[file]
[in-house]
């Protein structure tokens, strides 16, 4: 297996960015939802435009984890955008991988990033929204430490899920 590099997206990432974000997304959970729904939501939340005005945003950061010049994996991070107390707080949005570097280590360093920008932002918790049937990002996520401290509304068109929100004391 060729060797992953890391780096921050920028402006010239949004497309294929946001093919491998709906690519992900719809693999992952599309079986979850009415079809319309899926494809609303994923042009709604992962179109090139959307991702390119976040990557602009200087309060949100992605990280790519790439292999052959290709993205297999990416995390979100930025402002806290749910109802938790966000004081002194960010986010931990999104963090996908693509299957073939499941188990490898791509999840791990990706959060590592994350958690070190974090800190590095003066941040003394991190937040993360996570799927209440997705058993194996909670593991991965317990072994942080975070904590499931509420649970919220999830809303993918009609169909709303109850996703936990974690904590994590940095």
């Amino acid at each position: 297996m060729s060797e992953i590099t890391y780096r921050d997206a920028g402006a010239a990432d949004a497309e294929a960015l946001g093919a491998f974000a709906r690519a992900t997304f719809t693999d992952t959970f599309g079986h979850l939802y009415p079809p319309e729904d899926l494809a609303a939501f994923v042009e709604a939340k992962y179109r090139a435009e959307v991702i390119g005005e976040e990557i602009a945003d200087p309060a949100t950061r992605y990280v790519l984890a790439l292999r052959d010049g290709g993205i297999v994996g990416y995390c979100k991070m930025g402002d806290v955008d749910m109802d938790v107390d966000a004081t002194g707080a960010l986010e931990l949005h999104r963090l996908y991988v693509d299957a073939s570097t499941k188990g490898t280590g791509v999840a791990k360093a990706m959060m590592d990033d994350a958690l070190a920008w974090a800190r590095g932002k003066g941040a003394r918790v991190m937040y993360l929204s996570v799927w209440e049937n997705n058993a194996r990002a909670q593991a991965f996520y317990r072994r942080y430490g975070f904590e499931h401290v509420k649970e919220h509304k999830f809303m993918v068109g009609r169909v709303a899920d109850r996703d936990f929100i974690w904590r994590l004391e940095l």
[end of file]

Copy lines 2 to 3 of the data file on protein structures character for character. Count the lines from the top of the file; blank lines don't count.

């Protein structure tokens, strides 16, 4: 297996960015939802435009984890955008991988990033929204430490899920 590099997206990432974000997304959970729904939501939340005005945003950061010049994996991070107390707080949005570097280590360093920008932002918790049937990002996520401290509304068109929100004391 060729060797992953890391780096921050920028402006010239949004497309294929946001093919491998709906690519992900719809693999992952599309079986979850009415079809319309899926494809609303994923042009709604992962179109090139959307991702390119976040990557602009200087309060949100992605990280790519790439292999052959290709993205297999990416995390979100930025402002806290749910109802938790966000004081002194960010986010931990999104963090996908693509299957073939499941188990490898791509999840791990990706959060590592994350958690070190974090800190590095003066941040003394991190937040993360996570799927209440997705058993194996909670593991991965317990072994942080975070904590499931509420649970919220999830809303993918009609169909709303109850996703936990974690904590994590940095």
């Amino acid at each position: 297996m060729s060797e992953i590099t890391y780096r921050d997206a920028g402006a010239a990432d949004a497309e294929a960015l946001g093919a491998f974000a709906r690519a992900t997304f719809t693999d992952t959970f599309g079986h979850l939802y009415p079809p319309e729904d899926l494809a609303a939501f994923v042009e709604a939340k992962y179109r090139a435009e959307v991702i390119g005005e976040e990557i602009a945003d200087p309060a949100t950061r992605y990280v790519l984890a790439l292999r052959d010049g290709g993205i297999v994996g990416y995390c979100k991070m930025g402002d806290v955008d749910m109802d938790v107390d966000a004081t002194g707080a960010l986010e931990l949005h999104r963090l996908y991988v693509d299957a073939s570097t499941k188990g490898t280590g791509v999840a791990k360093a990706m959060m590592d990033d994350a958690l070190a920008w974090a800190r590095g932002k003066g941040a003394r918790v991190m937040y993360l929204s996570v799927w209440e049937n997705n058993a194996r990002a909670q593991a991965f996520y317990r072994r942080y430490g975070f904590e499931h401290v509420k649970e919220h509304k999830f809303m993918v068109g009609r169909v709303a899920d109850r996703d936990f929100i974690w904590r994590l004391e940095l």